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    Stopping Osteoarthritis Before It Starts with a Novel Bio-Implant

    More than 1 million Americans undergo knee and hip arthroplasty annually, a last-resort treatment to address pain and mobility issues associated with osteoarthritis (OA).

    What if physicians could intervene and repair damaged cartilage before surgery is needed?

    According to a study from the Keck School of Medicine of USC published in npj Regenerative Medicine, the technology to do so may be available in the not-too-distant future – provided the positive results observed in a large animal model can be duplicated in humans.

    That research used a stem cell-based bio-implant to repair cartilage and delay joint degeneration, demonstrating long-term functional repair of porcine full-thickness articular cartilage defects. The work will now advance into humans with support from a $6 million grant from the California Institute of Regenerative Medicine (CIRM).

    Intervening Early in OA

    To prevent the development of OA and alleviate the need for invasive joint replacement surgeries, the USC researchers propose intervening earlier in the disease.

    “In some patients, joint degeneration starts with post-traumatic focal lesions, which are lesions in the articular cartilage ranging from 1 cm2 to 8 cm2 in diameter,” said Denis Evseenko, MD, PhD, Associate Professor of Orthopaedic Surgery, Director of the Skeletal Regeneration Program, and Vice Chair for Research of Orthopaedic Surgery at the Keck School of Medicine of USC.

    “Since these can be detected by imaging techniques such as MRI, this opens up the possibility of early intervention therapies that limit the progression of these lesions so we can avoid the need for total joint replacement.”

    Full Integration into Damaged Cartilage

    That joint preservation technology developed at USC is a therapeutic bio-implant, called Plurocart, composed of a scaffold membrane seeded with stem cell-derived chondrocytes, the cells responsible for producing and maintaining healthy articular cartilage tissue.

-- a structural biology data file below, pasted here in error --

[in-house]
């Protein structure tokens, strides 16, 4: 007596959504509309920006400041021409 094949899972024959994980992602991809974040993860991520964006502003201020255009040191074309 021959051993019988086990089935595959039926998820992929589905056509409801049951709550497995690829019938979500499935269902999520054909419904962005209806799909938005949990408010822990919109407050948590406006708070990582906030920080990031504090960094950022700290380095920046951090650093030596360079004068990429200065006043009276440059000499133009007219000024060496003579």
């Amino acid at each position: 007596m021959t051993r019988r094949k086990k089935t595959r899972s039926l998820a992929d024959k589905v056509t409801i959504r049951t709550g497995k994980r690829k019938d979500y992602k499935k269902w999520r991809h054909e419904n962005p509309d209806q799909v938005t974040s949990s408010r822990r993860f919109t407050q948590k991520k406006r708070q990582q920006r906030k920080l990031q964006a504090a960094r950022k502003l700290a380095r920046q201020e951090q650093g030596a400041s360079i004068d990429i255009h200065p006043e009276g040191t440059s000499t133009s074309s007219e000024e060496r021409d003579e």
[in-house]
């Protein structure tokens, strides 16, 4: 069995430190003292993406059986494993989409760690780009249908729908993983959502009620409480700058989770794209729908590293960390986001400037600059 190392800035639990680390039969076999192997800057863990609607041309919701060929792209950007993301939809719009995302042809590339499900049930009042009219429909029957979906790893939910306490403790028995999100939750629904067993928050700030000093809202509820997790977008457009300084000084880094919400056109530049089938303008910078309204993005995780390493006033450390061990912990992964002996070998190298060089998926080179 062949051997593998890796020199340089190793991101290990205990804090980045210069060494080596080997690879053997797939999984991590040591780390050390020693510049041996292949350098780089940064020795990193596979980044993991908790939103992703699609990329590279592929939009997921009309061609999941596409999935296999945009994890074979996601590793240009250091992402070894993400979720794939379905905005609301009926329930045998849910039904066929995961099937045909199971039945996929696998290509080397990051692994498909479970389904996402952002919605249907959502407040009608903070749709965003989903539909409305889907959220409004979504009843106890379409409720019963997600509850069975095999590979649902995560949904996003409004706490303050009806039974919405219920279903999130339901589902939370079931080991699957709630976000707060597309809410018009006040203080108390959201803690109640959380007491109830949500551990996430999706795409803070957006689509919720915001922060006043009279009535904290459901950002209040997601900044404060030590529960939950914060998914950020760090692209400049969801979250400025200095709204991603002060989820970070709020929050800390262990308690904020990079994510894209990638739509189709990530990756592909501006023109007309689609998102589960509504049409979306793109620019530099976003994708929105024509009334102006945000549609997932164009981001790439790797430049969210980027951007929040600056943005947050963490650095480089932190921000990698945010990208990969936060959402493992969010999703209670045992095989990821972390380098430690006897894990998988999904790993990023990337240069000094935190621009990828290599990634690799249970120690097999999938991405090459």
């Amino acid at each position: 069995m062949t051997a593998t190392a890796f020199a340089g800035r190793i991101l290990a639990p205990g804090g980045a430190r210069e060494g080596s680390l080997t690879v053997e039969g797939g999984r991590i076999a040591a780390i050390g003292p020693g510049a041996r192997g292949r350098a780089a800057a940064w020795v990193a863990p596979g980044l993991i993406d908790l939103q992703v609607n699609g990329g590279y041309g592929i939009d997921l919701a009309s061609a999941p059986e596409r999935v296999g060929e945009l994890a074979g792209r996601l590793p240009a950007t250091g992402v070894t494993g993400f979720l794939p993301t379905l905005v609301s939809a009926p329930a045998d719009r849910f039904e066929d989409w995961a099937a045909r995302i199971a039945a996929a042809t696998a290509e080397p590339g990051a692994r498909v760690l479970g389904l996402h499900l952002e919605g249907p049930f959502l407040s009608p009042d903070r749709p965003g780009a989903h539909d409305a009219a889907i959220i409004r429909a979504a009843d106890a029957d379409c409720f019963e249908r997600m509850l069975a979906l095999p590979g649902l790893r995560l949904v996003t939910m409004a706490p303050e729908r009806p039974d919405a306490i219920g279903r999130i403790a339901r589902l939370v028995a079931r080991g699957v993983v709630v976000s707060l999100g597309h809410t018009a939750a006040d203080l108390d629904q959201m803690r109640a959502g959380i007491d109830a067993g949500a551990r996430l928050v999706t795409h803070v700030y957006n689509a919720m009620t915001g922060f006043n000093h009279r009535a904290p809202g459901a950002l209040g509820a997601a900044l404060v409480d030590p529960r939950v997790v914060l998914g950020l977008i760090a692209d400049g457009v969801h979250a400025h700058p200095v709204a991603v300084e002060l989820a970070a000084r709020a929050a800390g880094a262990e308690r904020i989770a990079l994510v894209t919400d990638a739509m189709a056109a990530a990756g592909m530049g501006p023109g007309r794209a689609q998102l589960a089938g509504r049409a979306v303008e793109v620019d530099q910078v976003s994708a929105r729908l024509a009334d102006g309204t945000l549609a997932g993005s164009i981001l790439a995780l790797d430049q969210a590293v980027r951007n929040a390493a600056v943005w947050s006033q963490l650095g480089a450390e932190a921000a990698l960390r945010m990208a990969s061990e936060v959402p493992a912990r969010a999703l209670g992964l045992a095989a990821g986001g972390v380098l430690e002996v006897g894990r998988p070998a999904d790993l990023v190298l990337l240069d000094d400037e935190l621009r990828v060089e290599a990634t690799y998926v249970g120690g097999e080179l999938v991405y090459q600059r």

Building on previous research to develop and characterize the implant, the current study involved implantation of the Plurocart membrane into a porcine model of OA. The study resulted in the long-term repair of articular cartilage defects.

    “This is the first time an orthopaedic implant composed of a living cell type was able to fully integrate in the damaged articular cartilage tissue and survive in vivo for up to 6 months,” Dr. Evseenko said. “Previous studies have not been able to show survival of an implant for such a long time.”

    Dr. Evseenko said molecular characterization studies showed the bio-implant mimicked natural articular cartilage, with more than 95% of implanted cells being identified as articular chondrocytes. The cartilage tissue generated was also biomechanically functional, both strong enough to withstand compression and elastic enough to accommodate movement without breaking.

    Preparing Implants for Humans

    With support from the $6 million translational grant from CIRM, the researchers are using this technology to manufacture the first 64 Plurocart implants to be tested in humans.

    “Many of the current options for cartilage injury are expensive, involve complex logistical planning, and often result in incomplete regeneration,” said Frank Petrigliano, MD, Associate Professor of Clinical Orthopaedic Surgery and Chief of the USC Epstein Family Center for Sports Medicine at the Keck School of Medicine of USC.

    “Plurocart represents a practical, inexpensive, 1-stage therapy that may be more effective in restoring damaged cartilage and improve the outcome of such procedures.”

    Source

    Petrigliano FA, Liu NQ, Lee S, et al. Long-term repair of porcine articular cartilage using cryopreservable, clinically compatible human embryonic stem cell-derived chondrocytes. NPJ Regen. 2021 Nov 23;6(1):77. doi: 10.1038/s41536-021-00187-3